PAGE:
Toilet Repair skills are not necessarily exciting, but they sure come in handy when your toilet malfunctions. If your toilet acts up and you don’t know how to fix it you could be in real trouble. You should identify these standard parts before attempting a toilet repair.
- Diaphragm Actuator – this is the toilet handle
- Auto Leveling Assembly – or the float ball causes the water control diaphragm to seal when the water in the tank reaches a specific level
- Water Control Device – also called a fill valve, monitors the amount of water feeding into the tank
- Tank Overflow Assembly – exists to siphon off excess water in the tank if the fill valvef ails.
- Water Control Diaphragm – closes over the outlet when a measured amount of water has been released to the bowl to prevent the toilet from continuously filling.
- Washdown Orifices – toilet jets that allow water to flow into the bowl from the tank. Jets help to create the swirling action necessary to clean the bowl with each flush.
- Emergency Shut-off with Inlet Supply Connector – allows quick access to shut the water off from the wall to your toilet
Fixture Gasket – toilet wax ring used to seal the toilet to the floor flange to prevent leakage and instability.
- Floor Flange – connects the toilet to the sewer pipe leading to the outside of the home
This animation shows the different components of, and the path of water through, a common household toilet. Use your mouse to interact and operate the toilet.
Here is some handy information for any homeowner to know:
Your toilet has two assemblies that operate together to control the flow of water in the toilet. Over time sediment from the water can cause these assemblies to mal-function. Occasional cleaning around the outlet to remove debris can prevent premature failure of these parts. First, before attempting a toilet repair or maintenance you should know how to shut off the water. The shut off is usually located behind the toilet (emergency shut off valve) towards the floor. Next, flush the toilet to remove the water from the tank. Lift the rubber gasket (water control diaphragm) that covers the hole exiting the tank to the bowl. Using a sponge or cloth wipe around the outlet to remove debris. Once clean, reseat the rubber gasket to seal over the outlet. Turn water back on to the toilet to allow the tank to fill. Once water shuts off, place the lid back on the tank.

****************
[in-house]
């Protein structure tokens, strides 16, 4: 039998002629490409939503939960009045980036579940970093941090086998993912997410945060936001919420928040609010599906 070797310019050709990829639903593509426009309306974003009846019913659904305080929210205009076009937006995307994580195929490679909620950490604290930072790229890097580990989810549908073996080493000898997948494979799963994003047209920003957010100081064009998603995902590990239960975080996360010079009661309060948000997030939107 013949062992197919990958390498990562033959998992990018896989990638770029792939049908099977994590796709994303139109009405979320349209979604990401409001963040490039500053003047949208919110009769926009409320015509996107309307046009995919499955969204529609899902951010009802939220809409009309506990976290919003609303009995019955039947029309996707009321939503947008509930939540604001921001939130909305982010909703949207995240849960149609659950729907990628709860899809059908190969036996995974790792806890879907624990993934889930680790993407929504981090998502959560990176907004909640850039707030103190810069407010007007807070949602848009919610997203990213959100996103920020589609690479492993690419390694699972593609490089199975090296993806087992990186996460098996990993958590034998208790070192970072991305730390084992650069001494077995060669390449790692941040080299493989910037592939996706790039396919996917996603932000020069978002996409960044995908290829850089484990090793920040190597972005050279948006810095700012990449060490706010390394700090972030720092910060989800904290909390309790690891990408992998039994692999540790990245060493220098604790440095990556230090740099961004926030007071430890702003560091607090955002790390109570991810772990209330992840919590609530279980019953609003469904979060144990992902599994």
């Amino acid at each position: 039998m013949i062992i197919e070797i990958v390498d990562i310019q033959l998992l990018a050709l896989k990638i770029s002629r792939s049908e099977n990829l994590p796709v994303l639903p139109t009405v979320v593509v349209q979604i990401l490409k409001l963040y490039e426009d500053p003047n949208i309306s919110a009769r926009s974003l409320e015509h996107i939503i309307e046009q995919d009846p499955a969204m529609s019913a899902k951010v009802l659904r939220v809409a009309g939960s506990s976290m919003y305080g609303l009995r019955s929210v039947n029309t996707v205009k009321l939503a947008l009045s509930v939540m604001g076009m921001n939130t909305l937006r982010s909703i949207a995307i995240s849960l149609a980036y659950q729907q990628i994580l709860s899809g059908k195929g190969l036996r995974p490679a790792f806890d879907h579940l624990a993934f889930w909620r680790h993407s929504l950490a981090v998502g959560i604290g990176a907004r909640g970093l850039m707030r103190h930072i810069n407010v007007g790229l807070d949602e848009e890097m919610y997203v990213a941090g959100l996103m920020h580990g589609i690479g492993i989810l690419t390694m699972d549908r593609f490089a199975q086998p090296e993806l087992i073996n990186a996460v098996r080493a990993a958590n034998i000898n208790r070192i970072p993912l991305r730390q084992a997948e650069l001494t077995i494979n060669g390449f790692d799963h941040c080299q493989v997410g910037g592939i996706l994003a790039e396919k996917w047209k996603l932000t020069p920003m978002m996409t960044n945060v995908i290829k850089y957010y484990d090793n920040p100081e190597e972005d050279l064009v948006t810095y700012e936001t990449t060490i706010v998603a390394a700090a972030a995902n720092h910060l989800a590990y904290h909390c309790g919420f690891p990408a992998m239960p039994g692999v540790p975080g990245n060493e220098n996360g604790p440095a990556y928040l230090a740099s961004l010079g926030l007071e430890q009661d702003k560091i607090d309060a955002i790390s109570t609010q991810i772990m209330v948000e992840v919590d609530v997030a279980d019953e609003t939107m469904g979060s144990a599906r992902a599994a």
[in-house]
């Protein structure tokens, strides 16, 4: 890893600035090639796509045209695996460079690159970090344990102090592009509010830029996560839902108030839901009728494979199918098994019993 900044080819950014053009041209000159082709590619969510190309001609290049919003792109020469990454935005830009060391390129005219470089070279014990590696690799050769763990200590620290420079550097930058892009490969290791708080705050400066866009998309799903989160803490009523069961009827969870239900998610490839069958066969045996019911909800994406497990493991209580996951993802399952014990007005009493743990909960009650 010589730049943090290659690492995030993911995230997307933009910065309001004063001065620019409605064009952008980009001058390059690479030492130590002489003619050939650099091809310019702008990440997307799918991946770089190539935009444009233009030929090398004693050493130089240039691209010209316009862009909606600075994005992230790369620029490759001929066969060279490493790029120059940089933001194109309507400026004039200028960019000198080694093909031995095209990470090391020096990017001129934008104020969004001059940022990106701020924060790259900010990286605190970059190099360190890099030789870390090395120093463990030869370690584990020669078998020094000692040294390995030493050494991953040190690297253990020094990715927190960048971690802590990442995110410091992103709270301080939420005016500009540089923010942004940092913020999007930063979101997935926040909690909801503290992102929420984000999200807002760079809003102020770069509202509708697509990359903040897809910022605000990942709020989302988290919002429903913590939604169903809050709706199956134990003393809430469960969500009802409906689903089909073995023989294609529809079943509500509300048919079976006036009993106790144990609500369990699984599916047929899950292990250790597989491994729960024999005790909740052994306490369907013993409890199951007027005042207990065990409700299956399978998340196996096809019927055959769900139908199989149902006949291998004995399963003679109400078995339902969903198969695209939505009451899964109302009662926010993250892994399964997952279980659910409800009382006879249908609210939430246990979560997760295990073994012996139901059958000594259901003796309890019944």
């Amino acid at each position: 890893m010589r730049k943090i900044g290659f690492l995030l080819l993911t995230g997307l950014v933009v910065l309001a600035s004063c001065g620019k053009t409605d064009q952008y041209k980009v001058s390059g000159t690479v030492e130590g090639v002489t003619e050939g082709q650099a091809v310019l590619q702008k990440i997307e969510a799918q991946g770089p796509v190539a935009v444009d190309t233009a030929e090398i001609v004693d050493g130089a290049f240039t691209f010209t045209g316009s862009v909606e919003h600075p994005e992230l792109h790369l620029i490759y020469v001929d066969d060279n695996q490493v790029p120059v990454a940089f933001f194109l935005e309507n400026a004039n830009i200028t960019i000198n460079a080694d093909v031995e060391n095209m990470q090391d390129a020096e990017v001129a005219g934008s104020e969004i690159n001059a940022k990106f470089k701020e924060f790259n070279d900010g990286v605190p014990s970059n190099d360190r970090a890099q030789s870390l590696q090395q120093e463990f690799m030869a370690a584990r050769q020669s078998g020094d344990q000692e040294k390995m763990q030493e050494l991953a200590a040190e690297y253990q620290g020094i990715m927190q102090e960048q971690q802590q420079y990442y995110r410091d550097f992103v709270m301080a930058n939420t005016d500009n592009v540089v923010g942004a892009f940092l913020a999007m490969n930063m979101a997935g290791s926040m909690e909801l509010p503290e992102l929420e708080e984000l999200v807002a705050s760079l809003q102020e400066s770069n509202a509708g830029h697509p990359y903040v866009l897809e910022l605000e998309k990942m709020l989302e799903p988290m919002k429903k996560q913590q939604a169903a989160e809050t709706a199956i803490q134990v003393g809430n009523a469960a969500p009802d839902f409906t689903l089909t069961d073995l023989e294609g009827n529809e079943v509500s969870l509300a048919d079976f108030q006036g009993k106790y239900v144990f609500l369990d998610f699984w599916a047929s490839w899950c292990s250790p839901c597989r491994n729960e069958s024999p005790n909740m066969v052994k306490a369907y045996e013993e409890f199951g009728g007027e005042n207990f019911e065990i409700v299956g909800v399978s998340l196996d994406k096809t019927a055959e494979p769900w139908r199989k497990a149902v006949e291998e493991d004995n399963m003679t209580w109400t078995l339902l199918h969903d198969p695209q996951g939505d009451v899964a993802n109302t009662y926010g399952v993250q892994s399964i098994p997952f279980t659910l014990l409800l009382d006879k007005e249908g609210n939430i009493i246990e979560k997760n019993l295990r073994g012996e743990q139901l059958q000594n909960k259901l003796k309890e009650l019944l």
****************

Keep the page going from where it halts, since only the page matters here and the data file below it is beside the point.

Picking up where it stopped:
Following this process works for simple toilet repairs. Unfortunately, not all toilet repairs are simple. There are more advanced features to every toilet and improper installation of any of these parts could lead to flooding or water damage. Stoppages often are only a symptom to a larger problem and should be serviced by a professional.
In these instances, if you don’t feel confident about attempting the repair yourself, call your local Mr. Rooter Plumber. Toilet repairs are not always an easy task but the professionals at Mr. Rooter Plumbing can make the necessary repairs giving you confidence that your water system is operating properly. Call us today to request a toilet repair appointment!